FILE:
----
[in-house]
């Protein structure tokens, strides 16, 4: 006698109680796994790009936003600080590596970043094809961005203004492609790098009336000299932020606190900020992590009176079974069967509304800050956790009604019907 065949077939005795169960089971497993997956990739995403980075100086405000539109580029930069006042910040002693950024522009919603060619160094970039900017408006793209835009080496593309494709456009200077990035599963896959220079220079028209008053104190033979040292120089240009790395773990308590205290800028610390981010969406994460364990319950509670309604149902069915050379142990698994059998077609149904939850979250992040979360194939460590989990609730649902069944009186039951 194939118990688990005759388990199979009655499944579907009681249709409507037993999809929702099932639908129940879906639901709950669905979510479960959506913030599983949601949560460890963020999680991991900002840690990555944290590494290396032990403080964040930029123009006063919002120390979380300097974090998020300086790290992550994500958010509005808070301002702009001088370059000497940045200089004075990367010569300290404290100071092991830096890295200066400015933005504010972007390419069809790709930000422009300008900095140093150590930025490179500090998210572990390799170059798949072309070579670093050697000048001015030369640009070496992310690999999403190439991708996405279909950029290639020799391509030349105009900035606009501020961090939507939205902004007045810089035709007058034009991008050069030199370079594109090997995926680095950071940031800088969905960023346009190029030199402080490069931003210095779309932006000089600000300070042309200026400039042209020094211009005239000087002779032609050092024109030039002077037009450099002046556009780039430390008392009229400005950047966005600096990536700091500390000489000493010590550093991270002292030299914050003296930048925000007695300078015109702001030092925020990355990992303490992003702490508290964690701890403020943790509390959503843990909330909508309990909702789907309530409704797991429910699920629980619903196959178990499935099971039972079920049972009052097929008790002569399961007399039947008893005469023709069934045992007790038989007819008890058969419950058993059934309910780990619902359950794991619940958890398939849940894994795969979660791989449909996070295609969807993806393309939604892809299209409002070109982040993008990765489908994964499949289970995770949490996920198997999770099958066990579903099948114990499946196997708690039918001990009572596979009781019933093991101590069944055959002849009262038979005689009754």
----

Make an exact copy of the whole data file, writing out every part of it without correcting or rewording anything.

[in-house]
């Protein structure tokens, strides 16, 4: 006698109680796994790009936003600080590596970043094809961005203004492609790098009336000299932020606190900020992590009176079974069967509304800050956790009604019907 065949077939005795169960089971497993997956990739995403980075100086405000539109580029930069006042910040002693950024522009919603060619160094970039900017408006793209835009080496593309494709456009200077990035599963896959220079220079028209008053104190033979040292120089240009790395773990308590205290800028610390981010969406994460364990319950509670309604149902069915050379142990698994059998077609149904939850979250992040979360194939460590989990609730649902069944009186039951 194939118990688990005759388990199979009655499944579907009681249709409507037993999809929702099932639908129940879906639901709950669905979510479960959506913030599983949601949560460890963020999680991991900002840690990555944290590494290396032990403080964040930029123009006063919002120390979380300097974090998020300086790290992550994500958010509005808070301002702009001088370059000497940045200089004075990367010569300290404290100071092991830096890295200066400015933005504010972007390419069809790709930000422009300008900095140093150590930025490179500090998210572990390799170059798949072309070579670093050697000048001015030369640009070496992310690999999403190439991708996405279909950029290639020799391509030349105009900035606009501020961090939507939205902004007045810089035709007058034009991008050069030199370079594109090997995926680095950071940031800088969905960023346009190029030199402080490069931003210095779309932006000089600000300070042309200026400039042209020094211009005239000087002779032609050092024109030039002077037009450099002046556009780039430390008392009229400005950047966005600096990536700091500390000489000493010590550093991270002292030299914050003296930048925000007695300078015109702001030092925020990355990992303490992003702490508290964690701890403020943790509390959503843990909330909508309990909702789907309530409704797991429910699920629980619903196959178990499935099971039972079920049972009052097929008790002569399961007399039947008893005469023709069934045992007790038989007819008890058969419950058993059934309910780990619902359950794991619940958890398939849940894994795969979660791989449909996070295609969807993806393309939604892809299209409002070109982040993008990765489908994964499949289970995770949490996920198997999770099958066990579903099948114990499946196997708690039918001990009572596979009781019933093991101590069944055959002849009262038979005689009754």